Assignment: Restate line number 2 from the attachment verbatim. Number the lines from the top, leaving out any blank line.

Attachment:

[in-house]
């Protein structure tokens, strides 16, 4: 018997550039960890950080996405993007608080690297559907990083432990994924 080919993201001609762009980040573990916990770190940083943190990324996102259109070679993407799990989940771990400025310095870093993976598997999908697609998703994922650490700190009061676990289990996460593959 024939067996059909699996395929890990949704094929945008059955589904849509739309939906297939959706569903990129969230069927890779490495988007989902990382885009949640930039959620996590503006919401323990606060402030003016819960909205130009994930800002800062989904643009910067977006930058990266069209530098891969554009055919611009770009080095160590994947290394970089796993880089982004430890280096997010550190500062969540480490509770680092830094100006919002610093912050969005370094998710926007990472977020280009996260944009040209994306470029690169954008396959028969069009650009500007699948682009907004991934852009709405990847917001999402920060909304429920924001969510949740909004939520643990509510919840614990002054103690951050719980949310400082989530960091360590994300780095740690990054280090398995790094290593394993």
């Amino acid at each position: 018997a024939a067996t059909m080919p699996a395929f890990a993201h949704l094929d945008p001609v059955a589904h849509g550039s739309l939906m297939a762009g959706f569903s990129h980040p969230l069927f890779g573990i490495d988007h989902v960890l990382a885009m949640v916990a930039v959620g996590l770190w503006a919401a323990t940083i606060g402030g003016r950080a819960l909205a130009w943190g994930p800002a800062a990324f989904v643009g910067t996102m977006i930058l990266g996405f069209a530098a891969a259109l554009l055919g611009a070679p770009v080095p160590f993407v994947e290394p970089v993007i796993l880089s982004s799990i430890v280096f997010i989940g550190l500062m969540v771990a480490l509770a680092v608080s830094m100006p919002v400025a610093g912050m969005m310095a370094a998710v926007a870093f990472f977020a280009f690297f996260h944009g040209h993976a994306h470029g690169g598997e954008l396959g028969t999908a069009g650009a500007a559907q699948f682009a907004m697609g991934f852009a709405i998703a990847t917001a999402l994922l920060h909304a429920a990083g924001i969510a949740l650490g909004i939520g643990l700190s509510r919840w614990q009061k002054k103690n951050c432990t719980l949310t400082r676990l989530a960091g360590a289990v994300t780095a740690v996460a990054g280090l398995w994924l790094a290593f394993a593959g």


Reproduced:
């Protein structure tokens, strides 16, 4: 018997550039960890950080996405993007608080690297559907990083432990994924 080919993201001609762009980040573990916990770190940083943190990324996102259109070679993407799990989940771990400025310095870093993976598997999908697609998703994922650490700190009061676990289990996460593959 024939067996059909699996395929890990949704094929945008059955589904849509739309939906297939959706569903990129969230069927890779490495988007989902990382885009949640930039959620996590503006919401323990606060402030003016819960909205130009994930800002800062989904643009910067977006930058990266069209530098891969554009055919611009770009080095160590994947290394970089796993880089982004430890280096997010550190500062969540480490509770680092830094100006919002610093912050969005370094998710926007990472977020280009996260944009040209994306470029690169954008396959028969069009650009500007699948682009907004991934852009709405990847917001999402920060909304429920924001969510949740909004939520643990509510919840614990002054103690951050719980949310400082989530960091360590994300780095740690990054280090398995790094290593394993």